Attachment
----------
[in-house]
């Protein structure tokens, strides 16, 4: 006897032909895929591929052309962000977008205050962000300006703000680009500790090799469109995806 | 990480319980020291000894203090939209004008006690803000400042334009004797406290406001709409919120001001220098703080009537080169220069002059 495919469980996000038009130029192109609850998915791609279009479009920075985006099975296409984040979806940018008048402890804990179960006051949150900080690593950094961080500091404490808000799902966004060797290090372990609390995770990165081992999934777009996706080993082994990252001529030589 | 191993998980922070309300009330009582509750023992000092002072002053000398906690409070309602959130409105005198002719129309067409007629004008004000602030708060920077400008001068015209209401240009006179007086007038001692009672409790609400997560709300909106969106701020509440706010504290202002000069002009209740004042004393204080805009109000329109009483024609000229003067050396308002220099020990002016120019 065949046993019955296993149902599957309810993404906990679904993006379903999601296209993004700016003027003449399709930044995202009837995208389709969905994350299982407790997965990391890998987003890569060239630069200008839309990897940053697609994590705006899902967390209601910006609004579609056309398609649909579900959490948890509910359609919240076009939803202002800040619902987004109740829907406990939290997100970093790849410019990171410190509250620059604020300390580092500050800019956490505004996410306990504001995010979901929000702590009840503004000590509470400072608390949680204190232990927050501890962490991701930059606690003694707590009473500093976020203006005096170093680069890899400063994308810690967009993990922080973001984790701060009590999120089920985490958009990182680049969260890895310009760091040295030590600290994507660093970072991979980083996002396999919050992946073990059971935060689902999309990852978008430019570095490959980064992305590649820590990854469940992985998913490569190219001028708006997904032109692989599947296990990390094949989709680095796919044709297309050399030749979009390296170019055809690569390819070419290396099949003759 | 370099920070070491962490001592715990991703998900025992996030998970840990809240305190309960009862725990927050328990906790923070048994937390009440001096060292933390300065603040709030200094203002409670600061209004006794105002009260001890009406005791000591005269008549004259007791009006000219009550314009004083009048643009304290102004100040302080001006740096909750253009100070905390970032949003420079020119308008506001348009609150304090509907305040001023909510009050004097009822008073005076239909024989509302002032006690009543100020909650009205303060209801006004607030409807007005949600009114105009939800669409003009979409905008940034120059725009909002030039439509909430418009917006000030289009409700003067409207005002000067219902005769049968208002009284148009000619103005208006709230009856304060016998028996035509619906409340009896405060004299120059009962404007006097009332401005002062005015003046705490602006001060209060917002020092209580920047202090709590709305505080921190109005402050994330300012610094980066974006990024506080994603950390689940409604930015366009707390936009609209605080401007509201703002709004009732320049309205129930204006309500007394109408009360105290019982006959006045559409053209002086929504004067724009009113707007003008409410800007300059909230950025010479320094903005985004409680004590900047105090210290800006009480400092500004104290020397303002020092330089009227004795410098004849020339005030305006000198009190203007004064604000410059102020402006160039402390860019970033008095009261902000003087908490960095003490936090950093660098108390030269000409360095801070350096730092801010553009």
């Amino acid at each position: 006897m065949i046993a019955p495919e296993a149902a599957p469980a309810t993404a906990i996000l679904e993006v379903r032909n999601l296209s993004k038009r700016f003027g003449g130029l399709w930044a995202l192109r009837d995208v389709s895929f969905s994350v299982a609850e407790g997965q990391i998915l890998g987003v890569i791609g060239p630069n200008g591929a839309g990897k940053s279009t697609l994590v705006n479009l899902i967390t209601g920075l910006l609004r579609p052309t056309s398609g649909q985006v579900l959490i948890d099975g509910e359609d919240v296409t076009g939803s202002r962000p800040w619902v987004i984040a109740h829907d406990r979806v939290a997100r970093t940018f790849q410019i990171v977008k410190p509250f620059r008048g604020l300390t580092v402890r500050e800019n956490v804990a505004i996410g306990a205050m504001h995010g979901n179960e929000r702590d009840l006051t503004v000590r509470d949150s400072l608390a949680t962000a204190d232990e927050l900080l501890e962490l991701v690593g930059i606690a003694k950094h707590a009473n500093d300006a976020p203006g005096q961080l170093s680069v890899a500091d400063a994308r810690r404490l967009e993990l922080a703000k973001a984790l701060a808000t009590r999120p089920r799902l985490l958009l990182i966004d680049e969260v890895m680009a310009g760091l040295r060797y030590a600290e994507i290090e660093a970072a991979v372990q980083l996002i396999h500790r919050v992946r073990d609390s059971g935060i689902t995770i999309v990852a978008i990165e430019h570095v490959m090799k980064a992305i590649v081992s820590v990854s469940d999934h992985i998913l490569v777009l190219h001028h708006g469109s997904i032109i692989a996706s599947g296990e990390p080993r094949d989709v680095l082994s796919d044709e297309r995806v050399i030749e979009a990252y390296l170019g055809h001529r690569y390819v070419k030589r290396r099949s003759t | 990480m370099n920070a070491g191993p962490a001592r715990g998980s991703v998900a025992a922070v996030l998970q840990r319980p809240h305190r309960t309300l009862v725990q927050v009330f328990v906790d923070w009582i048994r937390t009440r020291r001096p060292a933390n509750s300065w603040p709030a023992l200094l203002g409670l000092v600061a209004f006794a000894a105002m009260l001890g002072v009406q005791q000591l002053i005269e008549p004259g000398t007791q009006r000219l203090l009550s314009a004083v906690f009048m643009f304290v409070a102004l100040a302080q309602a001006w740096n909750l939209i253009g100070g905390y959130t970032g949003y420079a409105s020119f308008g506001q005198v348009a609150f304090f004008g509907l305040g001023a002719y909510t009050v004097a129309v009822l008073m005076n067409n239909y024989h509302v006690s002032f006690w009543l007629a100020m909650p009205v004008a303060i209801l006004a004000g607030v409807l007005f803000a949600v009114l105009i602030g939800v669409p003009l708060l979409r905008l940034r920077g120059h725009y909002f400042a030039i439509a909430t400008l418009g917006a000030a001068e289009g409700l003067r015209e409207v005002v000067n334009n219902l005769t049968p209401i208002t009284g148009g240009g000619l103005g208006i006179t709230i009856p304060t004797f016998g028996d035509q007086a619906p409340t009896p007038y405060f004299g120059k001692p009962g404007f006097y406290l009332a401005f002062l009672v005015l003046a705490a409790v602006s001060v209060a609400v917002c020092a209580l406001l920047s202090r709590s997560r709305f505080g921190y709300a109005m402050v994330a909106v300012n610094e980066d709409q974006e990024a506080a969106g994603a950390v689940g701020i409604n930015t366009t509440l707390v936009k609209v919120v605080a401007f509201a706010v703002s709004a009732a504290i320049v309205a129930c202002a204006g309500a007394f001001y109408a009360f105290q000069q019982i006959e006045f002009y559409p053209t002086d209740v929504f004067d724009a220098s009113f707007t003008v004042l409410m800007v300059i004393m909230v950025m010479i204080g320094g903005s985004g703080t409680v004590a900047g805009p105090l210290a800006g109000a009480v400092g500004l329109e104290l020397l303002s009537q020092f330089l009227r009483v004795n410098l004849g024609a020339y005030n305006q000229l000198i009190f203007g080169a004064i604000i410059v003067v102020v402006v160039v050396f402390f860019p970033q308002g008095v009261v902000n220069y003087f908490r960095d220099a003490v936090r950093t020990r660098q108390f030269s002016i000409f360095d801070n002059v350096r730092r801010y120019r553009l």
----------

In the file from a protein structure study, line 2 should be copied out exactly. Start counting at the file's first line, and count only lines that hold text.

């Protein structure tokens, strides 16, 4: 006897032909895929591929052309962000977008205050962000300006703000680009500790090799469109995806 | 990480319980020291000894203090939209004008006690803000400042334009004797406290406001709409919120001001220098703080009537080169220069002059 495919469980996000038009130029192109609850998915791609279009479009920075985006099975296409984040979806940018008048402890804990179960006051949150900080690593950094961080500091404490808000799902966004060797290090372990609390995770990165081992999934777009996706080993082994990252001529030589 | 191993998980922070309300009330009582509750023992000092002072002053000398906690409070309602959130409105005198002719129309067409007629004008004000602030708060920077400008001068015209209401240009006179007086007038001692009672409790609400997560709300909106969106701020509440706010504290202002000069002009209740004042004393204080805009109000329109009483024609000229003067050396308002220099020990002016120019 065949046993019955296993149902599957309810993404906990679904993006379903999601296209993004700016003027003449399709930044995202009837995208389709969905994350299982407790997965990391890998987003890569060239630069200008839309990897940053697609994590705006899902967390209601910006609004579609056309398609649909579900959490948890509910359609919240076009939803202002800040619902987004109740829907406990939290997100970093790849410019990171410190509250620059604020300390580092500050800019956490505004996410306990504001995010979901929000702590009840503004000590509470400072608390949680204190232990927050501890962490991701930059606690003694707590009473500093976020203006005096170093680069890899400063994308810690967009993990922080973001984790701060009590999120089920985490958009990182680049969260890895310009760091040295030590600290994507660093970072991979980083996002396999919050992946073990059971935060689902999309990852978008430019570095490959980064992305590649820590990854469940992985998913490569190219001028708006997904032109692989599947296990990390094949989709680095796919044709297309050399030749979009390296170019055809690569390819070419290396099949003759 | 370099920070070491962490001592715990991703998900025992996030998970840990809240305190309960009862725990927050328990906790923070048994937390009440001096060292933390300065603040709030200094203002409670600061209004006794105002009260001890009406005791000591005269008549004259007791009006000219009550314009004083009048643009304290102004100040302080001006740096909750253009100070905390970032949003420079020119308008506001348009609150304090509907305040001023909510009050004097009822008073005076239909024989509302002032006690009543100020909650009205303060209801006004607030409807007005949600009114105009939800669409003009979409905008940034120059725009909002030039439509909430418009917006000030289009409700003067409207005002000067219902005769049968208002009284148009000619103005208006709230009856304060016998028996035509619906409340009896405060004299120059009962404007006097009332401005002062005015003046705490602006001060209060917002020092209580920047202090709590709305505080921190109005402050994330300012610094980066974006990024506080994603950390689940409604930015366009707390936009609209605080401007509201703002709004009732320049309205129930204006309500007394109408009360105290019982006959006045559409053209002086929504004067724009009113707007003008409410800007300059909230950025010479320094903005985004409680004590900047105090210290800006009480400092500004104290020397303002020092330089009227004795410098004849020339005030305006000198009190203007004064604000410059102020402006160039402390860019970033008095009261902000003087908490960095003490936090950093660098108390030269000409360095801070350096730092801010553009």